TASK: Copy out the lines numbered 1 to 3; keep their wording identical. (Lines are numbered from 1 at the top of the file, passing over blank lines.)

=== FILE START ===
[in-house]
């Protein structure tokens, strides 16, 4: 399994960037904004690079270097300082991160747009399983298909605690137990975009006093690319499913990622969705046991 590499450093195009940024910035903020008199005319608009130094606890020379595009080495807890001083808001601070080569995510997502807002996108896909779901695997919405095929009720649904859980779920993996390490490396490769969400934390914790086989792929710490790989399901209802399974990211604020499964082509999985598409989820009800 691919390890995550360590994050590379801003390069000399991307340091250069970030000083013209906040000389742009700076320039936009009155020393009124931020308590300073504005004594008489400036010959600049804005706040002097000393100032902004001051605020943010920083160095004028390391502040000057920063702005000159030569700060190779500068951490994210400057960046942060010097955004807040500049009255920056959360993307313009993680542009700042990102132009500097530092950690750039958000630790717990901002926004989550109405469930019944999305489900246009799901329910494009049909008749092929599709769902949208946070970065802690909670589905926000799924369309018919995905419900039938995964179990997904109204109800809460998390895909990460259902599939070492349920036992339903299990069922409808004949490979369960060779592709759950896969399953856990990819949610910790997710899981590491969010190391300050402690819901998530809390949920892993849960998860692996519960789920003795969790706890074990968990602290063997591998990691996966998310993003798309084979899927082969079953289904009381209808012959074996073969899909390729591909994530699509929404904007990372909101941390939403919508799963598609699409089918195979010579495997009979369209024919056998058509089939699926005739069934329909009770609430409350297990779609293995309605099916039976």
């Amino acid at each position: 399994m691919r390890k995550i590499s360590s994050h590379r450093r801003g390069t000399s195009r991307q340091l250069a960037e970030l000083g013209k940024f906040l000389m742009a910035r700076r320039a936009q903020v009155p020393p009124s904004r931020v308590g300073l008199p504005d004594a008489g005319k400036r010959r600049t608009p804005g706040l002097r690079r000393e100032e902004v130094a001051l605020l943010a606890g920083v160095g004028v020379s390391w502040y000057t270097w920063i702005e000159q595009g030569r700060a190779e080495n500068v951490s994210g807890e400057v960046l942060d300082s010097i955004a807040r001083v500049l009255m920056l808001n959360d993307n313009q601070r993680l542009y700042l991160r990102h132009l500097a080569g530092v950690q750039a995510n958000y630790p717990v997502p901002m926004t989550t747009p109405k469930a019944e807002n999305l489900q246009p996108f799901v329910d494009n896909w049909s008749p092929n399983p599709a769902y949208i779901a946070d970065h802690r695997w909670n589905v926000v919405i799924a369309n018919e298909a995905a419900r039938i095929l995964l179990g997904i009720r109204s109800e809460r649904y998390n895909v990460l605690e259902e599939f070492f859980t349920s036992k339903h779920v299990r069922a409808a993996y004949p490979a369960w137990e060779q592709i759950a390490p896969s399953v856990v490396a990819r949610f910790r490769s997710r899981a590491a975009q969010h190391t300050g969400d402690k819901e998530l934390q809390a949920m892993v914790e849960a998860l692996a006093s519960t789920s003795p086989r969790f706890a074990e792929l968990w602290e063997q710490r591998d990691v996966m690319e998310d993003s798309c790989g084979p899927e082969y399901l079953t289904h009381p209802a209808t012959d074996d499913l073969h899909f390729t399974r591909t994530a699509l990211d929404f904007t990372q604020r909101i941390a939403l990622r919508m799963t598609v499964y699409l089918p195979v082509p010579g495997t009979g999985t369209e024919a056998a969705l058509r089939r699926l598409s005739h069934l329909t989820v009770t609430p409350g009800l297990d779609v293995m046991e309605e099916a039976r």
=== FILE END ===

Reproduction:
[in-house]
């Protein structure tokens, strides 16, 4: 399994960037904004690079270097300082991160747009399983298909605690137990975009006093690319499913990622969705046991 590499450093195009940024910035903020008199005319608009130094606890020379595009080495807890001083808001601070080569995510997502807002996108896909779901695997919405095929009720649904859980779920993996390490490396490769969400934390914790086989792929710490790989399901209802399974990211604020499964082509999985598409989820009800 691919390890995550360590994050590379801003390069000399991307340091250069970030000083013209906040000389742009700076320039936009009155020393009124931020308590300073504005004594008489400036010959600049804005706040002097000393100032902004001051605020943010920083160095004028390391502040000057920063702005000159030569700060190779500068951490994210400057960046942060010097955004807040500049009255920056959360993307313009993680542009700042990102132009500097530092950690750039958000630790717990901002926004989550109405469930019944999305489900246009799901329910494009049909008749092929599709769902949208946070970065802690909670589905926000799924369309018919995905419900039938995964179990997904109204109800809460998390895909990460259902599939070492349920036992339903299990069922409808004949490979369960060779592709759950896969399953856990990819949610910790997710899981590491969010190391300050402690819901998530809390949920892993849960998860692996519960789920003795969790706890074990968990602290063997591998990691996966998310993003798309084979899927082969079953289904009381209808012959074996073969899909390729591909994530699509929404904007990372909101941390939403919508799963598609699409089918195979010579495997009979369209024919056998058509089939699926005739069934329909009770609430409350297990779609293995309605099916039976």
């Amino acid at each position: 399994m691919r390890k995550i590499s360590s994050h590379r450093r801003g390069t000399s195009r991307q340091l250069a960037e970030l000083g013209k940024f906040l000389m742009a910035r700076r320039a936009q903020v009155p020393p009124s904004r931020v308590g300073l008199p504005d004594a008489g005319k400036r010959r600049t608009p804005g706040l002097r690079r000393e100032e902004v130094a001051l605020l943010a606890g920083v160095g004028v020379s390391w502040y000057t270097w920063i702005e000159q595009g030569r700060a190779e080495n500068v951490s994210g807890e400057v960046l942060d300082s010097i955004a807040r001083v500049l009255m920056l808001n959360d993307n313009q601070r993680l542009y700042l991160r990102h132009l500097a080569g530092v950690q750039a995510n958000y630790p717990v997502p901002m926004t989550t747009p109405k469930a019944e807002n999305l489900q246009p996108f799901v329910d494009n896909w049909s008749p092929n399983p599709a769902y949208i779901a946070d970065h802690r695997w909670n589905v926000v919405i799924a369309n018919e298909a995905a419900r039938i095929l995964l179990g997904i009720r109204s109800e809460r649904y998390n895909v990460l605690e259902e599939f070492f859980t349920s036992k339903h779920v299990r069922a409808a993996y004949p490979a369960w137990e060779q592709i759950a390490p896969s399953v856990v490396a990819r949610f910790r490769s997710r899981a590491a975009q969010h190391t300050g969400d402690k819901e998530l934390q809390a949920m892993v914790e849960a998860l692996a006093s519960t789920s003795p086989r969790f706890a074990e792929l968990w602290e063997q710490r591998d990691v996966m690319e998310d993003s798309c790989g084979p899927e082969y399901l079953t289904h009381p209802a209808t012959d074996d499913l073969h899909f390729t399974r591909t994530a699509l990211d929404f904007t990372q604020r909101i941390a939403l990622r919508m799963t598609v499964y699409l089918p195979v082509p010579g495997t009979g999985t369209e024919a056998a969705l058509r089939r699926l598409s005739h069934l329909t989820v009770t609430p409350g009800l297990d779609v293995m046991e309605e099916a039976r």